General logic might tell us that hospital doctors and staff would want to do everything they could to avoid a surgical error potentially leading to a personal injury or wrongful death.
Civil litigation can be costly, and it may ultimately reflect badly on the institution or individual practitioner.
In reality, our Montgomery wrongful death attorneys understand these entities may have incentive NOT to correct problems or procedures that could lead to a serious injury or death following a surgery.
The reason, according to a new study published in the Journal of the American Medical Association, is that hospitals actually triple their profits when surgical errors are made, compared to when things go smoothly.
On average, researchers found that hospitals were raking in approximately $31,000 more when a patient had developed at least one preventable surgical complication.
Because these complications mean that the patient is going to require longer, more intensive treatment than would have originally been required.
Ultimately, the effect is that hospitals are being rewarded, at least financially, for failing to ensure proper care of patients. The study, conducted by doctors with the Boston Consulting Group at Harvard, analyzed the outcome of some 35,000 inpatient procedures at a Texas-based hospital system covering 12 regions during 2010. It's believed to be the first such study to delve into the effects of complications from surgery when compared to the profit margins of the hospital.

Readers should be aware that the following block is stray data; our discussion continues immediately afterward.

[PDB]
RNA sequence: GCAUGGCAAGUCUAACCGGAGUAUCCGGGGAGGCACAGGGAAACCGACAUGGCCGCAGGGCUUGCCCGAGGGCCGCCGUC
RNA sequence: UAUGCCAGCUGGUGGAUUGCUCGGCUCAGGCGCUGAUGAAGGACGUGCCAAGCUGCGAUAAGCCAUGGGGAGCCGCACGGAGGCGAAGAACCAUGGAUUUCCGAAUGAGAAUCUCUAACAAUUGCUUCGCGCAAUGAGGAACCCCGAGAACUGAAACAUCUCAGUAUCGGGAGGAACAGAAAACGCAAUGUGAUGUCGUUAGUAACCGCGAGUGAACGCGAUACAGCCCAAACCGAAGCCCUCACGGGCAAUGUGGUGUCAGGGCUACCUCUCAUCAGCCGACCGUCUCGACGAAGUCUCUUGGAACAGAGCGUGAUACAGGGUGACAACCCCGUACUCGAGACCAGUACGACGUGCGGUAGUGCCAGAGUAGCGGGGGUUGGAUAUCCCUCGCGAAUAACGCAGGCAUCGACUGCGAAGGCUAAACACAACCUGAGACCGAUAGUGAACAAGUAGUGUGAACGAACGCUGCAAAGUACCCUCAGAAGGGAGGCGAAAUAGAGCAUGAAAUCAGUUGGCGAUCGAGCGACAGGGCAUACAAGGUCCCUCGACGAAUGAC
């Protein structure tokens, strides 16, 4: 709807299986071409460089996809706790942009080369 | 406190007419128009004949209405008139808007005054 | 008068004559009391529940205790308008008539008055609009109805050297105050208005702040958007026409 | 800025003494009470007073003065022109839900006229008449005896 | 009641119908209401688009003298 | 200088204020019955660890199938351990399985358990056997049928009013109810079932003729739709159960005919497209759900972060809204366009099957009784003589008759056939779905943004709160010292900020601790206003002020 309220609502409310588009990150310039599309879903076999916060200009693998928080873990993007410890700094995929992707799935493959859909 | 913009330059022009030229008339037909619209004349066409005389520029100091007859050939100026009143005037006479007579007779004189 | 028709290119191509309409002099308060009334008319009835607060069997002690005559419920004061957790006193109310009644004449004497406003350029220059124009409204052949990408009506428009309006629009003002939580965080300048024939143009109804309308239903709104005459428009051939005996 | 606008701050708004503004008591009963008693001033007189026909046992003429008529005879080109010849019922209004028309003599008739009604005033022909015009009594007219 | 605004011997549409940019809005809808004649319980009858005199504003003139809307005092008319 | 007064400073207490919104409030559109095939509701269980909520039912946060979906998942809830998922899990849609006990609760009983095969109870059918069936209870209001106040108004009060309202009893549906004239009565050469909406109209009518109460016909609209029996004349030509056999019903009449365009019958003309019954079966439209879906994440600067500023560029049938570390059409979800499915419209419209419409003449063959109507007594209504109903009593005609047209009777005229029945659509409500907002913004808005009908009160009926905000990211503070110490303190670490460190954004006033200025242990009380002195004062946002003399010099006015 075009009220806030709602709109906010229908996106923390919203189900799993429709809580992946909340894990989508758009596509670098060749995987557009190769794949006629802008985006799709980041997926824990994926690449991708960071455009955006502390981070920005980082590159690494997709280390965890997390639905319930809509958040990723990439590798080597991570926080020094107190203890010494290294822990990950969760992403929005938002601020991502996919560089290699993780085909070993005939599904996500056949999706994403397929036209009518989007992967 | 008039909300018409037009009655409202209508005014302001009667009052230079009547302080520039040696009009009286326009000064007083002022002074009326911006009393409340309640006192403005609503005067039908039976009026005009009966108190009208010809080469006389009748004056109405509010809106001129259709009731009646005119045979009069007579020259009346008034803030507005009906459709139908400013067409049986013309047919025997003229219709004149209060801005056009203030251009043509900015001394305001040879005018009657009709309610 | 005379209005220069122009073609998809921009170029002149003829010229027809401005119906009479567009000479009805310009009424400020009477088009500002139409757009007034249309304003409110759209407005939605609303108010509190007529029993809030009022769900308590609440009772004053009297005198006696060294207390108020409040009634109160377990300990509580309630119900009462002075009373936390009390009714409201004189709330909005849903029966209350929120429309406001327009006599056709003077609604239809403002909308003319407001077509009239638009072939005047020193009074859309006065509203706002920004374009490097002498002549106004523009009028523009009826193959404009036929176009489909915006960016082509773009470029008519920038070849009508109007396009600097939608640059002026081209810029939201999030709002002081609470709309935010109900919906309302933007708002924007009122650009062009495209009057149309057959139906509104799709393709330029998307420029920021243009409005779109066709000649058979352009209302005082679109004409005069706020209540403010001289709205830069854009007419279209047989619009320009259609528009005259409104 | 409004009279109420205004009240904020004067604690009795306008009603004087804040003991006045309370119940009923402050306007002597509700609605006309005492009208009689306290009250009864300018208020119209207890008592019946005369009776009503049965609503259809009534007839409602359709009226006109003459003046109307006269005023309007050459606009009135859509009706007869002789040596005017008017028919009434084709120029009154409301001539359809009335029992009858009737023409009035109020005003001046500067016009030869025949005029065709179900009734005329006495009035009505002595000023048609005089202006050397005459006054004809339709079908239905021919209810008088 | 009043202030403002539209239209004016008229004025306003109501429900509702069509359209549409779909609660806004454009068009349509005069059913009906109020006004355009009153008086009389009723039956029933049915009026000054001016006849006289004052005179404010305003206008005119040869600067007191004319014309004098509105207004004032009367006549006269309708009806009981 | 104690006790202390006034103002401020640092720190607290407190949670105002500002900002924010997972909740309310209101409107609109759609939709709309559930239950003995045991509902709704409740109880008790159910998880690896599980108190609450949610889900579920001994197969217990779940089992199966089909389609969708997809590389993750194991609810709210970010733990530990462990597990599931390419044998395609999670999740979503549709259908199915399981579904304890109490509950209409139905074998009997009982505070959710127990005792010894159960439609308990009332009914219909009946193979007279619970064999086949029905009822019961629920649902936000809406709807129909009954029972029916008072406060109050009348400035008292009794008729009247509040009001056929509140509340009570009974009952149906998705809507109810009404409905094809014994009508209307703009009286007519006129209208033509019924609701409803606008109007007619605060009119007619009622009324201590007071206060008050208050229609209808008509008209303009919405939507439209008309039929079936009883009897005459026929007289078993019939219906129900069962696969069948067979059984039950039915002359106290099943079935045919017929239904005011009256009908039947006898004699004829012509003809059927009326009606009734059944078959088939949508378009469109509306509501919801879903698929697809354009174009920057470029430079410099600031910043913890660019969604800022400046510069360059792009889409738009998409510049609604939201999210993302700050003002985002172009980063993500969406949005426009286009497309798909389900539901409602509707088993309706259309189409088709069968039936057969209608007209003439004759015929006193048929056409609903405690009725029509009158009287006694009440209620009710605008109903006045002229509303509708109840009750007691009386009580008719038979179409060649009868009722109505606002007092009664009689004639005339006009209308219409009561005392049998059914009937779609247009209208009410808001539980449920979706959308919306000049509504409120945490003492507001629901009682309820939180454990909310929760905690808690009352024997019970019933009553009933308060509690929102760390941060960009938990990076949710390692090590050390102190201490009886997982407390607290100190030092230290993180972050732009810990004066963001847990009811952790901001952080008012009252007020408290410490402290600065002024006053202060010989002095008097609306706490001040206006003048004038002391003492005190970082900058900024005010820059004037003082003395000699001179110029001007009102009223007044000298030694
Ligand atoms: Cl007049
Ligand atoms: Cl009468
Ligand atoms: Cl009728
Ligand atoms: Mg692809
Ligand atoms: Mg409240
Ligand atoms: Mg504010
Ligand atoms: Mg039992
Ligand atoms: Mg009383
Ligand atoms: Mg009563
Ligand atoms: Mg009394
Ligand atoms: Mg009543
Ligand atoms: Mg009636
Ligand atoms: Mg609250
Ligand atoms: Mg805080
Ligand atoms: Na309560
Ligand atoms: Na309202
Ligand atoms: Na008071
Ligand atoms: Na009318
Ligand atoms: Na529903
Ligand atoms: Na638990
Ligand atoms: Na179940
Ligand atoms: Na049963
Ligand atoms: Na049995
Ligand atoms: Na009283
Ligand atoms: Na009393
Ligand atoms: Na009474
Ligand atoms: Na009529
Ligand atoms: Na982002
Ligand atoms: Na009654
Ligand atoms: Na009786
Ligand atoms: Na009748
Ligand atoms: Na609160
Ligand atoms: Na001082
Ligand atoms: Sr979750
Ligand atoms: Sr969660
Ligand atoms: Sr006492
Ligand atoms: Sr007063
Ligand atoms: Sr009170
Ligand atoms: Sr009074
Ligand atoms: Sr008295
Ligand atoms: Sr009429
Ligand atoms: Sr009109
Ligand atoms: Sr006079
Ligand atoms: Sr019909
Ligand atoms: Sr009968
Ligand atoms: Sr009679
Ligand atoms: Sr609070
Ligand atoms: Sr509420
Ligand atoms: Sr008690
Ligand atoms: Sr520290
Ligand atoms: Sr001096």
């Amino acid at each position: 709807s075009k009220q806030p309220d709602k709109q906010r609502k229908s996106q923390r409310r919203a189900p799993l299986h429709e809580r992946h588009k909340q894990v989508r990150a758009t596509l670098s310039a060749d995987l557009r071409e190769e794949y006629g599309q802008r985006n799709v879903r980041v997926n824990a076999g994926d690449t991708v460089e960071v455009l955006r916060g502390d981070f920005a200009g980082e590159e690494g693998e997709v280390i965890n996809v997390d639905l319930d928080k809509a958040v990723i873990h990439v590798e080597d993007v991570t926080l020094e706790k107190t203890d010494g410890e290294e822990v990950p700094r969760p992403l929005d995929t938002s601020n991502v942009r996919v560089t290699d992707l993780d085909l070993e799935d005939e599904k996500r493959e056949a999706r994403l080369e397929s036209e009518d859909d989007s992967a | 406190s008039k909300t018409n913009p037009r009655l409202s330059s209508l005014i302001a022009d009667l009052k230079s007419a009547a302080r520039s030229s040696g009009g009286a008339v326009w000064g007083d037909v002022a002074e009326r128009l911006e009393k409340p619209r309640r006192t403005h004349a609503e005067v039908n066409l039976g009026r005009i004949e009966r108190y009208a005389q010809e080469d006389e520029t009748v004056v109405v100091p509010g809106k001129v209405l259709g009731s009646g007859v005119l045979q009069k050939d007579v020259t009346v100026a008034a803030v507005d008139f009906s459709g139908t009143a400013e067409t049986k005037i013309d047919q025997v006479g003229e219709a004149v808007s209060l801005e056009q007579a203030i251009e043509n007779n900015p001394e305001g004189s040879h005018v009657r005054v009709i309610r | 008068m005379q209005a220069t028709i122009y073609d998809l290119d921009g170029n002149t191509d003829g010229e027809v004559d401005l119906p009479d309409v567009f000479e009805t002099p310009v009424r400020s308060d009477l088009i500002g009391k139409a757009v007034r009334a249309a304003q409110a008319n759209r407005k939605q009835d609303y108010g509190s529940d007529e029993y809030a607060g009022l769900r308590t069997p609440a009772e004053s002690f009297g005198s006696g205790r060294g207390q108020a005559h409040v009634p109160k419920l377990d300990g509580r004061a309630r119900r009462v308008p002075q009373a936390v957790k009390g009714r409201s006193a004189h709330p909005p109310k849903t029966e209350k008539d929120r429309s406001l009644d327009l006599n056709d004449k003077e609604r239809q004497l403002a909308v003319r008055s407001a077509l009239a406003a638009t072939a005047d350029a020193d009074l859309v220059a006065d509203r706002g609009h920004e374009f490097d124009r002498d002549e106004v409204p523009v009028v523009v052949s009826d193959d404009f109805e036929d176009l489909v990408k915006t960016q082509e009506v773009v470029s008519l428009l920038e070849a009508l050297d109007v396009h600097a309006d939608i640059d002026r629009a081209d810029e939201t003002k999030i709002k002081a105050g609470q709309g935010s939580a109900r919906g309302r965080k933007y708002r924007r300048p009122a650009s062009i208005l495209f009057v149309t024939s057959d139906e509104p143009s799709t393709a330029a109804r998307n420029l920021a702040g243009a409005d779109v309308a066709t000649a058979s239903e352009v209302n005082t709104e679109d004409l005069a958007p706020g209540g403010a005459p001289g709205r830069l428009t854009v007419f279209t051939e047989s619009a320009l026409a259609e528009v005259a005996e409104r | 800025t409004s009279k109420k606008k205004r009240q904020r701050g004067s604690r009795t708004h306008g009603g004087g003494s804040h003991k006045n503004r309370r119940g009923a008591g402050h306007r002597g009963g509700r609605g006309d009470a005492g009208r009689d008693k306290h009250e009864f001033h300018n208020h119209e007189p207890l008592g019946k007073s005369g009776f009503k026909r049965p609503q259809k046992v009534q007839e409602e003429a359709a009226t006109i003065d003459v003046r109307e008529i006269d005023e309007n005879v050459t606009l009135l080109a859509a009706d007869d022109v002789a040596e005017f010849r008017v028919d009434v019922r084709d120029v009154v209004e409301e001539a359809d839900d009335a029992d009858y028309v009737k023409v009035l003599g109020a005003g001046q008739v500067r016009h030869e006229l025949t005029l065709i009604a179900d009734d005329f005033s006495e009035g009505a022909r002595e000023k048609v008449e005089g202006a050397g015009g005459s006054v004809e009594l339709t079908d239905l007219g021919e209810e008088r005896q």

The research team concluded that the findings should be an impetus for payment reform among health care providers.
It's especially important as we consider that the number of Americans who die each year continues to climb. Back in 1999, the Institute of Medicine released statistics indicating that some 100,000 Americans were victims of lethal hospital errors. That would be as if we had four large jets crashing every single week.
And yet, in the last 10 years, despite numerous medical advances, that number is actually on the rise. A 2011 study released by the journal Health Affairs revealed that approximately one-third of all patients admitted to the hospital suffer some complication arising from an error. Even worse, our knowledge of these incidents is fractional, with many of the adverse events stemming from surgical mistakes failing to be properly reported under current reporting methods.
One medical researcher and author was recently quoted as saying that if medical mistakes were collectively a single disease, it would be the No. 1 cause of death in this country.
The Institute for Health Care Improvement reported that out of more than 40 million patients who are admitted to hospitals every year, about 15 million suffer some type of medical harm.
Almost every time there is a hospital error, a patient is going to require additional services to recover (if they do recover), be that in the form of medicine or an extended stay or possibly even additional surgery. Hospitals in turn get paid for every individual service they provide. So outrageously, more mistakes mean more money.